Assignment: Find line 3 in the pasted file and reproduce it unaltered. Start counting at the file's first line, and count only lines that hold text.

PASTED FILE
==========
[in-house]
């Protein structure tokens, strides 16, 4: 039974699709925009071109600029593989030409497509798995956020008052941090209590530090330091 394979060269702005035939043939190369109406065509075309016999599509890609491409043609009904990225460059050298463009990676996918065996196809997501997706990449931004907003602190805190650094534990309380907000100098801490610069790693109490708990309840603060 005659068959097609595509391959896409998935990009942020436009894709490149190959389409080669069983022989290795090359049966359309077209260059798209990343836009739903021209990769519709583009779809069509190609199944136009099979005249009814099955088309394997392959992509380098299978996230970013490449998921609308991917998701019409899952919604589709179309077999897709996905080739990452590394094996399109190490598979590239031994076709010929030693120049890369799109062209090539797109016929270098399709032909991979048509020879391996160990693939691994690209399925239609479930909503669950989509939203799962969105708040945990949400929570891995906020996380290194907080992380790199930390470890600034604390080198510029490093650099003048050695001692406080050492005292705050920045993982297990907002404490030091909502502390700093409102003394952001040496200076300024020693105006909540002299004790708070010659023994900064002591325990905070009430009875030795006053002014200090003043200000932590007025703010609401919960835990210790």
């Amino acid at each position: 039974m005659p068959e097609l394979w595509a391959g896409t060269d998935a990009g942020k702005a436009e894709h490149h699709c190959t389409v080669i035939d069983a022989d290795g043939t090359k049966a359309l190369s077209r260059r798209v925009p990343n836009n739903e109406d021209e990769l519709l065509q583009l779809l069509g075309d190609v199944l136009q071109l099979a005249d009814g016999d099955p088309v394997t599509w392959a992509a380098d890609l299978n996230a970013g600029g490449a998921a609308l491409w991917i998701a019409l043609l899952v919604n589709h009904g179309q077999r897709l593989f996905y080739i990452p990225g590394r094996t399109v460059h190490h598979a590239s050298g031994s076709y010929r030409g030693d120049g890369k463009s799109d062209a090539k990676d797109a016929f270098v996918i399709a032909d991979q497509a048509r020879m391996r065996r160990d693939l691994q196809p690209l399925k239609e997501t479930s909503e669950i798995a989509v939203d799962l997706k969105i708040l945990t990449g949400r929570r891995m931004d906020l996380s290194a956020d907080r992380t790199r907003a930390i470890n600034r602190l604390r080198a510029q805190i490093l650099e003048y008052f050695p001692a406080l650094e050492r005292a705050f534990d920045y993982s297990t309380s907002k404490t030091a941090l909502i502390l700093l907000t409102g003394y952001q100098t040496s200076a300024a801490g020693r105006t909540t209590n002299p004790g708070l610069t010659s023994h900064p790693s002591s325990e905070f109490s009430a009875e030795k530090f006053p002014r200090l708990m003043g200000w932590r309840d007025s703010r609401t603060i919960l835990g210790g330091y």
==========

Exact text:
């Amino acid at each position: 039974m005659p068959e097609l394979w595509a391959g896409t060269d998935a990009g942020k702005a436009e894709h490149h699709c190959t389409v080669i035939d069983a022989d290795g043939t090359k049966a359309l190369s077209r260059r798209v925009p990343n836009n739903e109406d021209e990769l519709l065509q583009l779809l069509g075309d190609v199944l136009q071109l099979a005249d009814g016999d099955p088309v394997t599509w392959a992509a380098d890609l299978n996230a970013g600029g490449a998921a609308l491409w991917i998701a019409l043609l899952v919604n589709h009904g179309q077999r897709l593989f996905y080739i990452p990225g590394r094996t399109v460059h190490h598979a590239s050298g031994s076709y010929r030409g030693d120049g890369k463009s799109d062209a090539k990676d797109a016929f270098v996918i399709a032909d991979q497509a048509r020879m391996r065996r160990d693939l691994q196809p690209l399925k239609e997501t479930s909503e669950i798995a989509v939203d799962l997706k969105i708040l945990t990449g949400r929570r891995m931004d906020l996380s290194a956020d907080r992380t790199r907003a930390i470890n600034r602190l604390r080198a510029q805190i490093l650099e003048y008052f050695p001692a406080l650094e050492r005292a705050f534990d920045y993982s297990t309380s907002k404490t030091a941090l909502i502390l700093l907000t409102g003394y952001q100098t040496s200076a300024a801490g020693r105006t909540t209590n002299p004790g708070l610069t010659s023994h900064p790693s002591s325990e905070f109490s009430a009875e030795k530090f006053p002014r200090l708990m003043g200000w932590r309840d007025s703010r609401t603060i919960l835990g210790g330091y």